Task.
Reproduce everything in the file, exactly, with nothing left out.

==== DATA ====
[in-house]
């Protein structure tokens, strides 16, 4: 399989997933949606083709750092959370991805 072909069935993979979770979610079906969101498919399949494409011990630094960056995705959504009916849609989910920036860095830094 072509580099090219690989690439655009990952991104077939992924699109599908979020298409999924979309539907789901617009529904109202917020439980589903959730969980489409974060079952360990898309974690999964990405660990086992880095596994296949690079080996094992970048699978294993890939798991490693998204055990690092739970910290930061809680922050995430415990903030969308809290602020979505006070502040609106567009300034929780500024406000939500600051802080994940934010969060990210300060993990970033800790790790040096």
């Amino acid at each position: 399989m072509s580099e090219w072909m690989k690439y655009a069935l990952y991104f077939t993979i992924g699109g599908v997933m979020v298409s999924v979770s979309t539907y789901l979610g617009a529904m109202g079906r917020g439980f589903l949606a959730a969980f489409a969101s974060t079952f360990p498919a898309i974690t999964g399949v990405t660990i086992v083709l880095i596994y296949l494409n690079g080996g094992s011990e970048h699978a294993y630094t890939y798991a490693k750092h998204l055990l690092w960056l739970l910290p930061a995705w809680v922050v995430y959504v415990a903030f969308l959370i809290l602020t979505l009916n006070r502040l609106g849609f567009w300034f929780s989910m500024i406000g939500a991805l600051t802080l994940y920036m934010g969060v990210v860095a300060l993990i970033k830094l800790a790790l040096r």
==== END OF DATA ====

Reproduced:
[in-house]
């Protein structure tokens, strides 16, 4: 399989997933949606083709750092959370991805 072909069935993979979770979610079906969101498919399949494409011990630094960056995705959504009916849609989910920036860095830094 072509580099090219690989690439655009990952991104077939992924699109599908979020298409999924979309539907789901617009529904109202917020439980589903959730969980489409974060079952360990898309974690999964990405660990086992880095596994296949690079080996094992970048699978294993890939798991490693998204055990690092739970910290930061809680922050995430415990903030969308809290602020979505006070502040609106567009300034929780500024406000939500600051802080994940934010969060990210300060993990970033800790790790040096």
């Amino acid at each position: 399989m072509s580099e090219w072909m690989k690439y655009a069935l990952y991104f077939t993979i992924g699109g599908v997933m979020v298409s999924v979770s979309t539907y789901l979610g617009a529904m109202g079906r917020g439980f589903l949606a959730a969980f489409a969101s974060t079952f360990p498919a898309i974690t999964g399949v990405t660990i086992v083709l880095i596994y296949l494409n690079g080996g094992s011990e970048h699978a294993y630094t890939y798991a490693k750092h998204l055990l690092w960056l739970l910290p930061a995705w809680v922050v995430y959504v415990a903030f969308l959370i809290l602020t979505l009916n006070r502040l609106g849609f567009w300034f929780s989910m500024i406000g939500a991805l600051t802080l994940y920036m934010g969060v990210v860095a300060l993990i970033k830094l800790a790790l040096r």